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Community/Media Partnerships

Communities play an important part in supporting children in eating healthy foods and maintaining an active lifestyle. In order for children to make healthy choices, they have to have access to places where they can eat healthy foods and run and play. Community members and businesses can model positive behaviors and practices, and support your efforts financially or through access to other resources. Children are heavily influenced by the communities they live in, so demonstrating that it's easy to make healthy choices in their neighborhood is important in creating and maintaining lifelong good habits.

Ideas for Partnering with Your Community

  • Participate in a community garden.
  • Work with local parks, recreation centers and museums to negotiate reduced admission and special offerings for child care centers or homes.
  • Bring in members of the community as special guests to talk about and engage children in healthy eating and physical activity. Consider athletes, coaches, chefs and restaurateurs.
  • Have families participate in a local one-mile fun run, walk or bike. Encourage families to walk with kids ages four and older and to put their smallest members in a stroller or carrying pack. You can organize your own race for parents, friends and the community at large.
  • Hold a sneaker drive and donate shoes collected.
  • Organize a soccer, volleyball or kickball tournament with other child care centers or homes, or community centers.
  • Attend special community events to learn how other cultures stay physically active through dancing, sports, etc.
  • Work with parents and community organizations to revive local parks, athletic fields and courts to create safe places for children and families to play.
  • Collaborate with your local school on a "Safe Routes to School" project. State funding is available to make neighborhood streets and sidewalks safe for walking and biking.
  • Work with community organizations to clean up an abandoned lot and create a small park. Increasing green space in cities, even in small places, decreases stress and depression in those who see, visit or live in the area. Small neighborhood parks are also great places for family activities, quiet reading spots and community gardens.
  • Start a farmers' market or invite an existing market to visit your community one day a week.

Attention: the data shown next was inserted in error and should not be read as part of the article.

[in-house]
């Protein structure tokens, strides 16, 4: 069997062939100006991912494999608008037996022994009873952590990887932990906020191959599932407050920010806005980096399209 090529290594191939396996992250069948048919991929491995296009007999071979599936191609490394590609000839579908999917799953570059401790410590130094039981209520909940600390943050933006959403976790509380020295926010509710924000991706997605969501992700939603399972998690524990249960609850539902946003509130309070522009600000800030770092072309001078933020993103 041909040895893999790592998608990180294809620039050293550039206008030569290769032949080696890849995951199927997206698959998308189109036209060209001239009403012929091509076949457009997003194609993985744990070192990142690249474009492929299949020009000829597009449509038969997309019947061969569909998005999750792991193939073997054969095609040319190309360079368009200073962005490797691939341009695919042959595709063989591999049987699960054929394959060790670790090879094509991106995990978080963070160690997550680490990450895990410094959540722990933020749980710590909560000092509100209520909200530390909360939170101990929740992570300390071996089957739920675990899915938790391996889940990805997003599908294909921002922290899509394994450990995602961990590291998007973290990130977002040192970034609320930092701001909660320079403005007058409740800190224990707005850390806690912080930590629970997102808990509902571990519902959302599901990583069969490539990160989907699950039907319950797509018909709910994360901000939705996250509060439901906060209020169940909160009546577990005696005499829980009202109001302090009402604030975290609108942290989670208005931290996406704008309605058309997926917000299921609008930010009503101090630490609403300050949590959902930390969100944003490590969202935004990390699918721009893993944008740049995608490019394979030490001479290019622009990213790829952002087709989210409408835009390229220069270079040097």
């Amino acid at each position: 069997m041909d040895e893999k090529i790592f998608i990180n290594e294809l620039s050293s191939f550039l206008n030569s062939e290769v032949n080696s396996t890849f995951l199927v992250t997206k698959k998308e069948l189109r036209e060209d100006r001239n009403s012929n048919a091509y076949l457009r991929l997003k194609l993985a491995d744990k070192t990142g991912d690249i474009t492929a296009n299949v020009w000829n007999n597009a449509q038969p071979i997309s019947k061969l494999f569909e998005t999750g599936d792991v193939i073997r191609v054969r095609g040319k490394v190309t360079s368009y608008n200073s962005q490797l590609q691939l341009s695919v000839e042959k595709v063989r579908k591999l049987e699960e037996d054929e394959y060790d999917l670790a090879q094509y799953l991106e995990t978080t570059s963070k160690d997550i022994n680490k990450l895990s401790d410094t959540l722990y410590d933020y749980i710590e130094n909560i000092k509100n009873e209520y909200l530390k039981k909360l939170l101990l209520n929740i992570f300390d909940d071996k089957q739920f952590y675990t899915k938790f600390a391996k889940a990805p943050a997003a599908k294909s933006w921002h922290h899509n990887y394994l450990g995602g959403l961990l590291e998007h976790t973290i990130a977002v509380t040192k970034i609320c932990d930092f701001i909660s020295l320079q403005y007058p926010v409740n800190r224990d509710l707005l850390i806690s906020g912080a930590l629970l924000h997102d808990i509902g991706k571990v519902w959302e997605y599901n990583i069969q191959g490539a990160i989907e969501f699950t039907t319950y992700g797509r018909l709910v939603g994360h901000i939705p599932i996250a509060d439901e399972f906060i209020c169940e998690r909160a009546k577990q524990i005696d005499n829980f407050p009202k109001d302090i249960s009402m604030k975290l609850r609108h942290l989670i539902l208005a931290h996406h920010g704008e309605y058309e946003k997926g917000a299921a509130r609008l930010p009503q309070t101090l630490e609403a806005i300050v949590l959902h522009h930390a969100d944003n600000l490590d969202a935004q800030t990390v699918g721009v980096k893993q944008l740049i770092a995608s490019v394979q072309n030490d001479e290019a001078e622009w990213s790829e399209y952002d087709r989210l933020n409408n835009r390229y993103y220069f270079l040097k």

• Talk to neighborhood restaurant owners about offering healthier choices on their menus, for kids and for adults.
  • Raise support for a grocery store to open in your neighborhood, or for your local corner stores to carry fresh produce, whole grain products and other healthy options.

Working with the Media

Working with the media can be a key tool in developing partnerships within your community; however, there are a few things you need to consider:

What is your message?

The first thing you need to do is identify your key messages – key points that you'd like to make. To help you understand and develop your own key messages, we have examples of messages that you can use and/or modify as you wish.

After you decide on the message you want to send, it's important that you continue to use that same message repeatedly when inviting media to attend an event, being interviewed by the media, talking with parents and inserting information about Leap of Taste in parent newsletters.

Who are your media contacts?

Next, you need to get to know your area media contacts. In rural West Virginia, it's all about relationships. Investing the time in getting to know your area media representatives can have big results! Keep a current media contact list on hand that includes names, phone numbers, fax numbers and email. Also, identify area media personalities and get to know them.

To create your media contact list, go to http://wvde.state.wv.us/nutrition/toolkit/media.html. Choose your county in the drop down box. You will find newspaper, radio and television contact information. Make a personal introduction by phone; then ask if they prefer that media advisories or press releases be emailed, faxed or both.

Remember, your work is not done until you follow up. You must call once again the day before or morning of your event to remind the media and ask if anyone plans to cover the story. Don't be afraid to follow up, follow up, follow up! Also, stay in touch with your local media representatives in between events. Invite them to lunch or to take a tour of your facility. Again, relationship building is what it's all about!

How do you inform the media?

Before contacting media, you should have a media advisory or a press release prepared. Send out a media advisory to invite media to an event or activity. Think of a media advisory as an invitation that covers event basics - what, who, when and where. Media advisories should go out two to three days before an event.

You can also send out a press release to get coverage on something that's happened already. After an event, especially an event where media did not show, send out a press release written in past tense to make it easy for media to cover your story. Press releases should go out immediately after an event - the day of!

Take photos of nutrition education events and activities; make sure you have permission to take photos of children in your care and assign someone to take good photos of event activities that can be made available to the media - preferably in electronic form. If you have permission from parents, you can also place photos on your website or Facebook page.